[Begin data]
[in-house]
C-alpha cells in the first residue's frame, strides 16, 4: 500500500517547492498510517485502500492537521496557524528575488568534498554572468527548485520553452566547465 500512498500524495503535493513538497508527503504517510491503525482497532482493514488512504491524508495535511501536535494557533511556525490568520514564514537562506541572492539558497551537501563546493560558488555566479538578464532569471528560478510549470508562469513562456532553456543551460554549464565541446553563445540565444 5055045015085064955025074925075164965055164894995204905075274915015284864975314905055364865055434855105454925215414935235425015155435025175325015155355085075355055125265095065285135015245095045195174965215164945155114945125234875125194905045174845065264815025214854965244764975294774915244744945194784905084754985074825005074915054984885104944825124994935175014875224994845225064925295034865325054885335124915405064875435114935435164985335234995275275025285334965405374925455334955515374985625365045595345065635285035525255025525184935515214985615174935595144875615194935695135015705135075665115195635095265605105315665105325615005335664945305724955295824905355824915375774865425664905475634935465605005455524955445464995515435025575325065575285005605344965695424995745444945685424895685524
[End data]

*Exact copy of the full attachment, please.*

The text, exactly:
[in-house]
C-alpha cells in the first residue's frame, strides 16, 4: 500500500517547492498510517485502500492537521496557524528575488568534498554572468527548485520553452566547465 500512498500524495503535493513538497508527503504517510491503525482497532482493514488512504491524508495535511501536535494557533511556525490568520514564514537562506541572492539558497551537501563546493560558488555566479538578464532569471528560478510549470508562469513562456532553456543551460554549464565541446553563445540565444 5055045015085064955025074925075164965055164894995204905075274915015284864975314905055364865055434855105454925215414935235425015155435025175325015155355085075355055125265095065285135015245095045195174965215164945155114945125234875125194905045174845065264815025214854965244764975294774915244744945194784905084754985074825005074915054984885104944825124994935175014875224994845225064925295034865325054885335124915405064875435114935435164985335234995275275025285334965405374925455334955515374985625365045595345065635285035525255025525184935515214985615174935595144875615194935695135015705135075665115195635095265605105315665105325615005335664945305724955295824905355824915375774865425664905475634935465605005455524955445464995515435025575325065575285005605344965695424995745444945685424895685524